(Pocket-lint) - It's easier than ever, now, to get distracted and screen-centric to the detriment of your actual mood and mental health. Too many of us look at our phones in the dead of night, in the dark, as the final act of our day, or struggle to put them down if we want to meditate or relax.

That's where Tidal is stepping in. It's bringing an amazing new service to its streaming users, called Brain.fm. It could help people to better engage in activities they care about, whether that's helping them to sleep, to concentrate, or to relax.

Plus, right now you can try Tidal for a whole quarter of a year by getting a massive 90% off a four-month Tidal membership plan, letting you get four months of access to music, videos, podcasts, playlists and more for just $4.

Returning to Brain.fm, though, the service has one of those core concepts that you feel annoyed you didn't think of it first. It has created a range of what it calls "functional music", which are tracks that have been designed and created specifically to help people to lose their distractions while they listen, helping to steer them toward the mental state they're aiming for. 


That could be drowsiness in the evening, or wakeful concentration in the middle of a sunny Friday afternoon. What backs up Brain.fm's tracks is hard science, finessed through experimentation and rigorous methodology. It has tested its tracks while large numbers of subjects complete simple games to ascertain how they affect people's performance. Measuring these against a placebo control track demonstrates the effect that Brain.fm can have on people. 

Part of how this music works so cleverly is that it isn't designed to hold your attention. Many of us struggle to use music as a productivity tool partly because music so often grabs your mind, whether through lyrics or strong melodies. That's part of why people so often use film scores to work with, since that's a rare slice of music that might be designed for background listening during a scene.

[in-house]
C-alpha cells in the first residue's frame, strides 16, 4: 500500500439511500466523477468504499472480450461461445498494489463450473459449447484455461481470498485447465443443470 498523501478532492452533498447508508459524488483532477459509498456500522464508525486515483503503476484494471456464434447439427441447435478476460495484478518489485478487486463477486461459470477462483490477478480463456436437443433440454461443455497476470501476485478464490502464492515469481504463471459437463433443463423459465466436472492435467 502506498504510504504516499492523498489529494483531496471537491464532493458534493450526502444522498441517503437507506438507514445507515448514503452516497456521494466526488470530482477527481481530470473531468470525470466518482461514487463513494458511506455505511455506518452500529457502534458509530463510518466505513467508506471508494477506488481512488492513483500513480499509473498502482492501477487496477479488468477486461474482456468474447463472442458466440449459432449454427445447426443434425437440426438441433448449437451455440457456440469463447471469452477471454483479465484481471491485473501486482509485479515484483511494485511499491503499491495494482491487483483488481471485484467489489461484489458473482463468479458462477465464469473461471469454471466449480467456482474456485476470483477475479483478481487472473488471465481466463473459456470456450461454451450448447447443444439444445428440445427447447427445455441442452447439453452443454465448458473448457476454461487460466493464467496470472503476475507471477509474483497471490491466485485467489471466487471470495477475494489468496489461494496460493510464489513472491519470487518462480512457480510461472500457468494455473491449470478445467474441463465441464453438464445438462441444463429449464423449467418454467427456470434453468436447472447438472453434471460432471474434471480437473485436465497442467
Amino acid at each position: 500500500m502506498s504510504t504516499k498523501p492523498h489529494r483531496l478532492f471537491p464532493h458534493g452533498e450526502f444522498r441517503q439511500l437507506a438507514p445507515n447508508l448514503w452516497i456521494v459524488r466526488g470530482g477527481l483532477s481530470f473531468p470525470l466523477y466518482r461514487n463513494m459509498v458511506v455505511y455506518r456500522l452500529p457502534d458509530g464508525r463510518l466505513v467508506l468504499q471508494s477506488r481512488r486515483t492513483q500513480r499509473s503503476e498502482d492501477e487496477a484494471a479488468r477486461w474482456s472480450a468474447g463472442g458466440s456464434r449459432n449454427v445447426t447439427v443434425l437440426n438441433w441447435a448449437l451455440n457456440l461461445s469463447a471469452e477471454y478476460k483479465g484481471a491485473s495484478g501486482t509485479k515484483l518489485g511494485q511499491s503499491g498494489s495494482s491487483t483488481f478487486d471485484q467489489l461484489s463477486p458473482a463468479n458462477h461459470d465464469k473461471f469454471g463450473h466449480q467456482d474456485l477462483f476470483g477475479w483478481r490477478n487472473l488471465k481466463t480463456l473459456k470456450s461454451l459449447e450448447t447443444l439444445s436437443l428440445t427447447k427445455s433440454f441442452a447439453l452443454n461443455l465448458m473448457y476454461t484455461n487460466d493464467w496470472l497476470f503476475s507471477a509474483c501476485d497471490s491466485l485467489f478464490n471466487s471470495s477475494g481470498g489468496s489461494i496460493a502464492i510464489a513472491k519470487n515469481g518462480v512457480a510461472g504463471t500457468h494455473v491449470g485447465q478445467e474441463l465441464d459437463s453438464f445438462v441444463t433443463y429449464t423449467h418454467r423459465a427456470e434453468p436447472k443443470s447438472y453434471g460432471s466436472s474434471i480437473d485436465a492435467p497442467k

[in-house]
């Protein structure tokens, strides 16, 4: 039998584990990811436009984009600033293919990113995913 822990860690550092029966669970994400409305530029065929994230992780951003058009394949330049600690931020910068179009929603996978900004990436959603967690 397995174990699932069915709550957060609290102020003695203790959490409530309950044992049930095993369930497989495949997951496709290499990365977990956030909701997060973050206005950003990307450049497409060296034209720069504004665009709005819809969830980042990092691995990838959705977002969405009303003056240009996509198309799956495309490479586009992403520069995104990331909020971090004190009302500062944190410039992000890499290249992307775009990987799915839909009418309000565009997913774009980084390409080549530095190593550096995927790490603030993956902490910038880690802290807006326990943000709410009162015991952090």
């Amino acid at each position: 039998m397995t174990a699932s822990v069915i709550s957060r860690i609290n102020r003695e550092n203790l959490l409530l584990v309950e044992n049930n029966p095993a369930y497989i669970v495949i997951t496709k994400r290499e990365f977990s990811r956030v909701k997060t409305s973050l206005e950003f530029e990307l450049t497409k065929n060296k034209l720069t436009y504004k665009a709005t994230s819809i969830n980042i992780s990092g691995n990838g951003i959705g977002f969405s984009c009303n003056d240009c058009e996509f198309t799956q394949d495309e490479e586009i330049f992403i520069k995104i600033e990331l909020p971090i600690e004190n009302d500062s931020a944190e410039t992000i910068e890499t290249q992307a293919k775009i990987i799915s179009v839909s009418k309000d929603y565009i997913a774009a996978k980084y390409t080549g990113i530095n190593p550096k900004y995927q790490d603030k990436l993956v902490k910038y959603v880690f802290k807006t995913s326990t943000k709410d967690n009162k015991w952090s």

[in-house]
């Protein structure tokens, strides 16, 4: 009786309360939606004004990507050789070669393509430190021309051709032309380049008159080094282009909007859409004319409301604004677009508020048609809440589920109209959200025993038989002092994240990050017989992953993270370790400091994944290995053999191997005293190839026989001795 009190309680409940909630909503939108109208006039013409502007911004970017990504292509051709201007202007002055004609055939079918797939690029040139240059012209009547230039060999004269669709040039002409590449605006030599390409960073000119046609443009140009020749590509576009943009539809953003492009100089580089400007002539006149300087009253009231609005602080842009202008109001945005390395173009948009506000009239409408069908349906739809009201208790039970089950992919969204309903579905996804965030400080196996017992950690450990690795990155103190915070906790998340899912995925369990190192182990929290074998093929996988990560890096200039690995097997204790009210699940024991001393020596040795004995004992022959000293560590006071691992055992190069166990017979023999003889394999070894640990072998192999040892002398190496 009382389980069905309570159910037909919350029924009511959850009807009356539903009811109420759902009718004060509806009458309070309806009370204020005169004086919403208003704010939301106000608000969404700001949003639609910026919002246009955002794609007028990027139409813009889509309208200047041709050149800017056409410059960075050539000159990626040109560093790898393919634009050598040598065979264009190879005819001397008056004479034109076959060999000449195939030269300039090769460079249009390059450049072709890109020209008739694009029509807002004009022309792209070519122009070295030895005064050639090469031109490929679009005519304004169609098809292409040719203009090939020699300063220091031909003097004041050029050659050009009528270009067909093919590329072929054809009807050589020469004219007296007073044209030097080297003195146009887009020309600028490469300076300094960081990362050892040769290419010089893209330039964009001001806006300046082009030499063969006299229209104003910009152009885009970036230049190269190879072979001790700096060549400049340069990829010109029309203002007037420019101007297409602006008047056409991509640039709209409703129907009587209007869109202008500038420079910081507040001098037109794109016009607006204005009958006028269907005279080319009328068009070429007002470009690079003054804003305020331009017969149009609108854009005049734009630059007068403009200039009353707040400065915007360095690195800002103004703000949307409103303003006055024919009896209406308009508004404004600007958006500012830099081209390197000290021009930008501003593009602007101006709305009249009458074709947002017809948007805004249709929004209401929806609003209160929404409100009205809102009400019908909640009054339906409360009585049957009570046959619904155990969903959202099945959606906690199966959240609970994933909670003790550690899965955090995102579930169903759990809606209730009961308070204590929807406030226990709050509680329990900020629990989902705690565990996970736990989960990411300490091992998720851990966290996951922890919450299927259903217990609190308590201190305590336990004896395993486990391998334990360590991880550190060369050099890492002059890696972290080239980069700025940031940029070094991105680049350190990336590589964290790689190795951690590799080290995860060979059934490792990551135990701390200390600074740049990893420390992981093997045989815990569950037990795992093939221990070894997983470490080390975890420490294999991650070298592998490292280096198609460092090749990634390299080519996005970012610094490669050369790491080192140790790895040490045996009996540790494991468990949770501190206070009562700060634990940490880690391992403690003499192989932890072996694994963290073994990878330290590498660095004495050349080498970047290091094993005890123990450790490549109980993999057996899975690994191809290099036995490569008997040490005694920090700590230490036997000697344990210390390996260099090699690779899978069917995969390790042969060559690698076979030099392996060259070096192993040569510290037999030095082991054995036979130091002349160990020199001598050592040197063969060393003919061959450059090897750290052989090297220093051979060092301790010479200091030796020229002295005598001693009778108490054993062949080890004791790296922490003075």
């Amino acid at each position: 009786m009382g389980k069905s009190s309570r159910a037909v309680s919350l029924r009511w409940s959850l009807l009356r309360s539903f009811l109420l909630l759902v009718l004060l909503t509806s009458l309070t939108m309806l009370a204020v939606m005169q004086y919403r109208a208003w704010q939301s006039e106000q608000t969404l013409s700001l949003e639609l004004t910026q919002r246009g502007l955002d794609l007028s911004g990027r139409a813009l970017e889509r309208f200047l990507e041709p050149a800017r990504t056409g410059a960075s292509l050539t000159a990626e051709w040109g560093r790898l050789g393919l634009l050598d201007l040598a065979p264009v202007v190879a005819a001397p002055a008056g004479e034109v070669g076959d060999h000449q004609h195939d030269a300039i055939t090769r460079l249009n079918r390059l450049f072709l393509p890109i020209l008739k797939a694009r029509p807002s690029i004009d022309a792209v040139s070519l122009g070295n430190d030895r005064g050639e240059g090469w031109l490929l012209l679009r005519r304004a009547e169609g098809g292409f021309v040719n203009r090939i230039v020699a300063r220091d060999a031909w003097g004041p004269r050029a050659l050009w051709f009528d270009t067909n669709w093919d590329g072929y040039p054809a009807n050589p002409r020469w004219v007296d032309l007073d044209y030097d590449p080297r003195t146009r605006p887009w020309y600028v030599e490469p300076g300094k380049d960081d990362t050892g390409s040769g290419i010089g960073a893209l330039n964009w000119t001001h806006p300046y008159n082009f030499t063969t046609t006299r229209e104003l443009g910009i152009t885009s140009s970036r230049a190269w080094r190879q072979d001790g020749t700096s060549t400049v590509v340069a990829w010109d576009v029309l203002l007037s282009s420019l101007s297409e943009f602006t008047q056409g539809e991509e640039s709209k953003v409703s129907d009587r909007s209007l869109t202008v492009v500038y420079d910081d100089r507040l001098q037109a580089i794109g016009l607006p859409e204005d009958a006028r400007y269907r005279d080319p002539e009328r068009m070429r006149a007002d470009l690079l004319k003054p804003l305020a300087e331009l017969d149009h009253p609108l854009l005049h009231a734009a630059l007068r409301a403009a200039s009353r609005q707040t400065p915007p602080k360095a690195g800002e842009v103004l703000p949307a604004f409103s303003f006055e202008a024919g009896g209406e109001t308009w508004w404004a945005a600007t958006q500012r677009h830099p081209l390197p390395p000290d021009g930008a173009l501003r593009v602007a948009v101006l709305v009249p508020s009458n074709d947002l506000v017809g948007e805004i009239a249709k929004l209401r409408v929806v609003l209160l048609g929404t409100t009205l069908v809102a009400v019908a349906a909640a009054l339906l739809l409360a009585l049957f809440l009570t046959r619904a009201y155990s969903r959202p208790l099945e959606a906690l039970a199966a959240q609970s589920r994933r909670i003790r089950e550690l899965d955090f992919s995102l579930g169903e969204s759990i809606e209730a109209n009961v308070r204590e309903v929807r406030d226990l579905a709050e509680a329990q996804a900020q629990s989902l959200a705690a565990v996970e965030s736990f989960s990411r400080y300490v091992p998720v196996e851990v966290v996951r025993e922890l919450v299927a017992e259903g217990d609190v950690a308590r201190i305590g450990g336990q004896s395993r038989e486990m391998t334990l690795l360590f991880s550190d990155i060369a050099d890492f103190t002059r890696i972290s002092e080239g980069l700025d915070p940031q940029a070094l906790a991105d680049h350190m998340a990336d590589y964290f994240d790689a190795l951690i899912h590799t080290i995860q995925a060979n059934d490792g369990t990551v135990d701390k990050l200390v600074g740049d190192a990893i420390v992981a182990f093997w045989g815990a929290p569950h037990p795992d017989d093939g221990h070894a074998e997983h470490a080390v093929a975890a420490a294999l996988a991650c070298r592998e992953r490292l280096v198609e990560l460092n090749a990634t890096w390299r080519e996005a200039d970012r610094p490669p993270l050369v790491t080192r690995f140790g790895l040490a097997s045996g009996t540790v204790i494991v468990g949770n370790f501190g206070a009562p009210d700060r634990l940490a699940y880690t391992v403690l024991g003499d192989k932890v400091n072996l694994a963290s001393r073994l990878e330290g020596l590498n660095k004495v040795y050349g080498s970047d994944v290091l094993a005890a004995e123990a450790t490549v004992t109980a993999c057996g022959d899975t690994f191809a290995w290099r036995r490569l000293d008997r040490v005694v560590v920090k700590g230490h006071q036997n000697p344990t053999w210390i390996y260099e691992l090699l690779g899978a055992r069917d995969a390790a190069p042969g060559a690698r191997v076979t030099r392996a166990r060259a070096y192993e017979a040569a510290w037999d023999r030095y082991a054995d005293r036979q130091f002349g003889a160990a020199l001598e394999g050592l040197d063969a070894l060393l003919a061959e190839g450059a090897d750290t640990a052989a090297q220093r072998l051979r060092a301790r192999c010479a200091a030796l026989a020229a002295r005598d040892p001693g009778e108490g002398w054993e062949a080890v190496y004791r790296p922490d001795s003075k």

Just one reason behind why Tidal has brought Brain.fm into its fold is that its tracks are composed from the ground up to be in the background of your mind, helping you to concentrate on your activity, not on distracting sounds. Of course, it helps that they're not auto-generated, too - real humans compose the music used, and their talent shines through when you do listen carefully. That fits perfectly with Tidal's ethos, making them a great fit to expand Tidal's library of more than 60 million songs.

In terms of how this works on Tidal, the tracks are effectively simplified into playlists, for now. For example, there's Deep Work, to help you maintain productivity, and Deep Sleep to help you drift off. That latter set of tracks is noteworthy for the way it uses 3D sound to create an extremely gentle "rocking" sensation to lull you into slumber, a lovely touch.

Since Tidal has long been the home of high-definition music streaming, that sort of quality audio is a natural next step. And, again, there's never been a better time to try out the entire Tidal package - it's not often that you get access to this much stunning content for just a dollar per month.

That four months for four bucks deal lasts until April 5th, so be sure to jump on it, especially if you're new to working from home and could use some help in keeping the efficiency levels high even without an office environment to spur you onward.